Moving Into My Own Neighborhood Part 2: Wait a Minute, Who is My Neighbor?
This whole series of articles was prompted because I was reading the Gospel of John. I was struck by the way John 1 talks about how Jesus moved into our neighborhood. It came alive because I started wondering what it would look like in my neighborhood.
As I continue reading, I’m learning something else about my neighborhood. In John 5, Jesus was walking into Jerusalem. He sees a man sitting by a pool waiting for the waters to stir so he can climb in and be healed. Jesus had an encounter with him and ultimately heals him.
Sometimes for Jesus neighborhood happened to be where he was at the moment; he had a way of being present to the people he was with.
Earlier this week I had to drive to Klamath Falls. About 70 miles from Klamath I decided to take a break and stop at a rest stop. It was about 4 in the afternoon on a warm day, and there was a man in the restroom washing his sunburned head, face and neck with water from one of the sinks. His clothes were ragged and there was a large, well-worn backpack leaning on the wall next to him.
We started talking, and I discovered he was from Sacramento. He had gone to Seattle for a job. The job had fallen through. He had expended all his resources in the move, so he was headed back to Sacramento on foot. His plan was to walk into Klamath that night and find a shelter where he could sleep and get a meal. I pointed out that Klamath was still 70 miles away and even at a brisk walk it would take him a couple of days to get there.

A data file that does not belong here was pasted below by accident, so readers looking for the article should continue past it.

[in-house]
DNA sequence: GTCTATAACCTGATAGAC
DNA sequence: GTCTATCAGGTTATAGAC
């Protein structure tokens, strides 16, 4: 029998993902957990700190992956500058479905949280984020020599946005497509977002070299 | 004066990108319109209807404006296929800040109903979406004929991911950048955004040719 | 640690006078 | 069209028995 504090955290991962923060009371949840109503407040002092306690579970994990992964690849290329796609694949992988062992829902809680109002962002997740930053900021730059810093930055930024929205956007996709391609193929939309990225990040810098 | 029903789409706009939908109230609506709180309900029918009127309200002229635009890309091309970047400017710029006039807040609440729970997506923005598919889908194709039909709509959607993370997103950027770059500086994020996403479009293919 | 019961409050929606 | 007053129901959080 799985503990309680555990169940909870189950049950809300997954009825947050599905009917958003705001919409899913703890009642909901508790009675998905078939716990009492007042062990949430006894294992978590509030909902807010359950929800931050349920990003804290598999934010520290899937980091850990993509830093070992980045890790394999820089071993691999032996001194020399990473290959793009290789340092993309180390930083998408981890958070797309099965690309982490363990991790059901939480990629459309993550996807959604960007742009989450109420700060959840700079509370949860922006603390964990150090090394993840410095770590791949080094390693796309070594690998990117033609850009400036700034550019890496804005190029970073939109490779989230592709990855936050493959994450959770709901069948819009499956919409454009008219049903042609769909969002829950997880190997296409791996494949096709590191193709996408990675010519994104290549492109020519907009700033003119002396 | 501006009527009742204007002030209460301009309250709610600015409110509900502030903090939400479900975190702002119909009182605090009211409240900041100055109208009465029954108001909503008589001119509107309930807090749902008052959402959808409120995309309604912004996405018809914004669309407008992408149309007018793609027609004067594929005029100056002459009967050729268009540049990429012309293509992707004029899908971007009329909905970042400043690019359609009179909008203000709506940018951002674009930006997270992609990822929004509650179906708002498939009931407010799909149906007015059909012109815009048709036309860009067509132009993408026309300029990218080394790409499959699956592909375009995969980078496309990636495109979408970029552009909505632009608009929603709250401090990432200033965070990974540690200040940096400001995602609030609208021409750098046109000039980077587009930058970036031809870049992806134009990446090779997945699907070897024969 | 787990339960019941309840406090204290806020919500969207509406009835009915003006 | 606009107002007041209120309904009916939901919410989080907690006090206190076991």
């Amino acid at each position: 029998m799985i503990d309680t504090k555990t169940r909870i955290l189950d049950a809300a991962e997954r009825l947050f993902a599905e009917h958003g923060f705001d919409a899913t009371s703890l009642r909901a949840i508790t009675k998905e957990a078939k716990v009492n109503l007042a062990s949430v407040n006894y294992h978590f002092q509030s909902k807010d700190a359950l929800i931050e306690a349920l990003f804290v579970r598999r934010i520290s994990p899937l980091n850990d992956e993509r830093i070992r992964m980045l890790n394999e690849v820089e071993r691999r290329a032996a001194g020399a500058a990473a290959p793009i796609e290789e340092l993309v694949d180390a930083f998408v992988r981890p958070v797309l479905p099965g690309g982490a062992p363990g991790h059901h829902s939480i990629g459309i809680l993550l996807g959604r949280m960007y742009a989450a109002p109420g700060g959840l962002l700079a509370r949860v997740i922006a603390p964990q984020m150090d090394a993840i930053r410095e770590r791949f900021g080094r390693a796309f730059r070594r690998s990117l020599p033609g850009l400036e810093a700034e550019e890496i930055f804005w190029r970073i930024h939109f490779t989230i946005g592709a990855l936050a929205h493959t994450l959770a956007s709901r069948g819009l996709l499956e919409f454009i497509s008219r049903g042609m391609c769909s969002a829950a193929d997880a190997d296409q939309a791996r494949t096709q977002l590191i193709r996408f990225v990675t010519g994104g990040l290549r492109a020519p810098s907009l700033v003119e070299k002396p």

He leaned against the wall in dismay and thought for a moment. He looked up at me and asked if I could give him a ride to Klamath.
I was on my way to meet with the church board at Klamath Falls, and I could think of a fistful of reasons I didn’t have time, but the story of the Good Samaritan came to mind and I saw my face on the priest who passed the wounded man. I knew I had to answer the question, “Who is my neighbor?”
As we drove away from the rest area I said to him, “I don’t even know your name.”
He stuck out his hand and said, “my name is Bruce.”
I laughed and took his hand, “my name is Bruce.”
On our drive to Klamath he told me how he entered the foster care system when he was 4 years old. He told me he avoided his family because he didn’t need to be reminded that he was worthless. He told me he didn’t have a high school diploma. He told me he was 47 and still didn’t know what he wanted to do with his life.
Maybe it was because I heard the story from someone with my name, but I couldn’t help seeing myself in his seat. The only difference between him and me is that I had parents who stayed together and stayed with me. I had a church family who thought I was important enough to invest themselves in, and I have friends who walk with me through life. None of the blessings in my life are about me; they are present because the people God put in my life chose to reflect him to me.
Bruce was a gift to me at that moment and I wanted to be a gift to him.
When we got to Klamath, we had dinner at Subway. He ate half of his foot-long sandwich, wrapped up the other half and stowed it in a pocket of his backpack—he didn’t know where his next meal would come from.
After dinner I took him to the Amtrak station. I gave him the $40 dollars I had and said, “I don’t know if that will get you to Sacramento, but it should get you somewhere in California.”
I left him sitting at the station waiting for the evening train.
The encounter was a gift to us both. He got a sandwich and a train ticket out of our meeting. I learned that even though he lives in California and I live in Portland we’re neighbors. And I learned I serve a God who managed to intersect our neighborhoods at an isolated rest stop far from both of our homes.